This year has seen the BFA Band program doing its utmost to be flexible and adaptive while still providing our young musicians with fun, engaging, and challenging rehearsals, working on repertoire ranging from Wind Ensemble standards to cool Bossa Novas, Frere Jacques to Star Wars, and all points between and beyond!  Thanks to the support and accommodation of our admin team, the parents of band students, and our colleagues in other subject areas, we’ve been able to roll with the many different punches this year has thrown at us, developing myriad new schedules and finding as many ways to rehearse as possible.  Most impressive throughout this process has been the way our students have continually stepped up and put in the effort they needed to, whether on Zoom, before school, or in their own practice time; without their effort, we wouldn’t have been able to find anything like the success we’ve achieved.

With all that said, the BIG NEWS, as many of you have likely heard, is that this month we’ve begun working in more and more in-person rehearsing!  While taking all the necessary precautions to do so safely, we’ve been able to get nearly all of our instrumentalists back in the band room for at least one sectional.  I can’t begin to express the joy and relief I’ve felt in finally having students making music TOGETHER, the way it’s meant to be made…and what’s even more rewarding is seeing the obvious joy our young musicians are feeling!

Looking ahead, we’re exploring options for our end of the year concert; the hope is that we might just be able to get the whole band back together for an outdoor, in-person recording session to craft a video performance for the Spring Concert (scheduled for June 3rd).  Unfortunately, the concert itself will likely have no in-person audience, but we’re extremely excited to be working with BFA Chorus program to do something a little different for this show.  Without giving away too much, I’ll just say that we’re entitling it, “BFA Music presents…A Night Among the Stars.” – Mr. Wallace

Ms. Maynard shares the following about Chorus:

As I think about our BFA Chorus students this year, a particular memory comes to mind.  One morning, at the beginning of chorus rehearsal, one of our singers wrote a quote on the board that has become our mantra:  “We’ll make it work…we always do!”  This statement embodies the attitude and perseverance of our music students this year.  Whatever has been thrown at them, whether it was singing outside while snowing, humming our parts when inside the building, playing choir chimes and Boomwhackers, or spending tons of time tapping out sight reading rhythms with drumsticks, chorus members have kept the music going.  Singers have continued to participate in “normal” activities such as auditioning for All State, even when we’re not sure what being selected will look like.  They have been very good at keeping the focus on what we can do and what the future can hold for us.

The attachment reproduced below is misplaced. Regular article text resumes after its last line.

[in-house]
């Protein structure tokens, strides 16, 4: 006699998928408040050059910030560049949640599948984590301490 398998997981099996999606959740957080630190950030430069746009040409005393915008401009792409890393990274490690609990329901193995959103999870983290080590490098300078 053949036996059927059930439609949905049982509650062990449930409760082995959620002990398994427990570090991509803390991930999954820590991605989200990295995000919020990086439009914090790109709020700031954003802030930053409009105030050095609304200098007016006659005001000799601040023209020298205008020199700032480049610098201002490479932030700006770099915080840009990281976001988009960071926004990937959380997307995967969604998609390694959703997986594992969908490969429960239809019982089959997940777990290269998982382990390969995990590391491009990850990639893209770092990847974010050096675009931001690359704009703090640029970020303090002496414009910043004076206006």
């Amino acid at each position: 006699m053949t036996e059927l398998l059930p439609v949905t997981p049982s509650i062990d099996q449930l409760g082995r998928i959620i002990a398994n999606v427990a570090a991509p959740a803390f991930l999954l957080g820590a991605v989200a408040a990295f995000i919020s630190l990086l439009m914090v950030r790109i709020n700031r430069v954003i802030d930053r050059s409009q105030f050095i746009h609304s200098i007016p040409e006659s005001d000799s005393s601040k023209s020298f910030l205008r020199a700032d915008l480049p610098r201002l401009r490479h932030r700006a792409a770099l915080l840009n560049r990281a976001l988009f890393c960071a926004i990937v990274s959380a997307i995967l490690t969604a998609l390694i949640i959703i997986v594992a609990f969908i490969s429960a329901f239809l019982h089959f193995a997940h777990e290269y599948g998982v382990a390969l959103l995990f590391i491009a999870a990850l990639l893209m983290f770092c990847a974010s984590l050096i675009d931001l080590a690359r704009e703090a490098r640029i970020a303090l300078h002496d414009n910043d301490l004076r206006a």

As you may know, we recently were given permission to sing inside the building with safety precautions.  The singers were so thrilled on the first day that we were able to sing together again (with lyrics and not humming) that they laughed and literally jumped up and down for joy. It was a moment that I will always carry in my heart as a reminder to never take for granted what means the most to us.  

We have been spending our time learning new pieces for our upcoming concert which will definitely be a “star-studded” event. In addition to our concert pieces, we’ve been working on a piece from the musical, “Dear Evan Hansen”.  We’ve got folk songs, a song from a movie, and even a Hall and Oates tune.  Not all of it will make the concert but we are having a blast, even taking student requests to pull pieces from past years to JUST SING!

I am so proud of our music students, the music department, our administration and classroom teachers for their flexibility and positive attitudes.  They have helped make this challenging year a year of growth and positive experiences.

We look forward to our upcoming concert on June 3rd.  Stay tuned for more information!

As the old saying goes, “If you can talk, you can sing; if you can walk, you can dance.” I am so grateful for all of our musicians for just rolling with it this year and continuing to make music.  And thank you to our music staff for continuing to support our musicians and singers to find joy and make music despite all of the tribulations of this year. And, I look forward to our upcoming performances!

…and speaking of performing arts, please remember that this weekend is the premier Help Desk!

Please read this note from the directing team of Help Desk:

We are so excited to perform our newest (virtually) LIVE show, Help Desk, this Friday and Saturday. Our cast is excited and READY! We are hoping for great audiences so we hope you are spreading the word to friends and family!

Show Times: Friday 7:00pm and Saturday 2:00pm and 7:00pm